For nearly two weeks now the entire news space has been filled with what a LEADERSHIP editorial correctly described as “the valorisation of secessionist hubris.”
The purveyors, sponsors and foot soldiers must immediately stop this nonsense.
In apparent reaction to the irresponsible and unrestrained comments of the leader of the Indigenous People of Biafra (IPOB), Mr. Nnmadi Kanu, some clowns, under the umbrella of the so-called coalition of Arewa Youths, held two press conferences last week in Kaduna, during which they gave Igbos a ridiculous ultimatum to leave all parts of the North by October 1 and also for all Northerners in the South-East to return to the North.
Since then, virtually every ethnic champion has spoken in the name of one ethnic group or another for, against or in-between. Secession is the new demand for states and local governments.
For too long, post-1967/70 children who didn’t experience Nigeria’s civil war have been playing with fire. They have been behaving as if war is just another video game, in which contestants can score points without bloodshed and real-life consequences.
War costs more than data plan on a digital device; it’s more than virtual experience on a console. Nigeria’s civil war cost more than one million lives, displaced and disrupted the lives of millions more, and left even a greater number stranded with permanent scars.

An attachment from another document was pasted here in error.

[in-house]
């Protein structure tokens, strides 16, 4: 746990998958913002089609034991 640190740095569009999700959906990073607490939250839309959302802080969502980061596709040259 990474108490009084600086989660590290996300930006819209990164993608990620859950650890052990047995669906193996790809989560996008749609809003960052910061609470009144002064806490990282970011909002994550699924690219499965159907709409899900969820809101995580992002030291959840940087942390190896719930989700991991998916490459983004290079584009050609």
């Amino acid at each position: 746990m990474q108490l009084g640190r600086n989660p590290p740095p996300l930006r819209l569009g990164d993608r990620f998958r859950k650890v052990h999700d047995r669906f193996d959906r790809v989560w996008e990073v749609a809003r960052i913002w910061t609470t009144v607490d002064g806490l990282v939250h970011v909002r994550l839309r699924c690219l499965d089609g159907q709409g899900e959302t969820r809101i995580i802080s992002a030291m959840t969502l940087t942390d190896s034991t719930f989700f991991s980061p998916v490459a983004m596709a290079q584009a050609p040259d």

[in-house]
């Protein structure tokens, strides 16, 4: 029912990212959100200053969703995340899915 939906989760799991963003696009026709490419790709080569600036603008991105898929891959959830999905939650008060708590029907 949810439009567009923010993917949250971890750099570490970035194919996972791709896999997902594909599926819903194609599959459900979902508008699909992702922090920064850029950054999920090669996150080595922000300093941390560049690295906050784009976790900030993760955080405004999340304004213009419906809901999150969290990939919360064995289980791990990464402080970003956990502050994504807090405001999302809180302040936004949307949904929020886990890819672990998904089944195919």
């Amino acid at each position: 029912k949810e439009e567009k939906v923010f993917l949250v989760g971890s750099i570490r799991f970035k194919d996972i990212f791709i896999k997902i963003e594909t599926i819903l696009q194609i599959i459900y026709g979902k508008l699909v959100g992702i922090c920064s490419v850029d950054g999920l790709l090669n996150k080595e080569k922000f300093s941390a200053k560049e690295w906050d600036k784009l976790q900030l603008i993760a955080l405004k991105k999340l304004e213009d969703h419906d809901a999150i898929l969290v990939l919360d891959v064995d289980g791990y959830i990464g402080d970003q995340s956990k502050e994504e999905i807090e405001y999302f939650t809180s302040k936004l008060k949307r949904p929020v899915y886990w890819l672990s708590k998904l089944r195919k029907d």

Forty-seven years after the war ended, the country is yet to recover and both the Igbo and non-Igbo political elite have been hand-in-glove in betraying any hope for genuine progress.
No lessons have been learnt. This is largely because the older generation whose responsibility it is to shine the light and call the rascals on all sides to order prefer to play politics with the country’s future. Those who are not playing politics are maintaining criminal silence, which is just as reprehensible.
It’s time to call a spade by its name. When Kanu was released on bail on April 28, most well-meaning Nigerians across ethnic lines who had called for his release, genuinely believed that he would respect his bail bond by disciplined and restrained conduct, especially in his public utterances.
But no. Not only did he dishonour his bond, he persisted in making inciting and vexatious comments and behaved as if the installation of the Republic of Biafra at which he would be crowned the new potentate was only days away. MASSOB leader, Ralph Uwazuruike, has also been trying to out-trash Kanu’s war and secessionist rhetoric.
On May 29, IPOB/MASSOB organised and led the shutdown of many parts of the South-East, with mobs subjecting those who wanted to continue their normal lives to violent attacks.
Strangely, the police and the entire security apparatus looked on. Strangely, too, the governors of the entire South-East and their political leaders, including Senator Ezinnaya Abaribe, who posted Kanu’s bail bond, turned a blind eye. Are we a serious people?
Kanu’s conduct and utterances since his release on bail are deplorable; but no less deplorable are the so-called Arewa Youths and their “Kaduna Declaration.”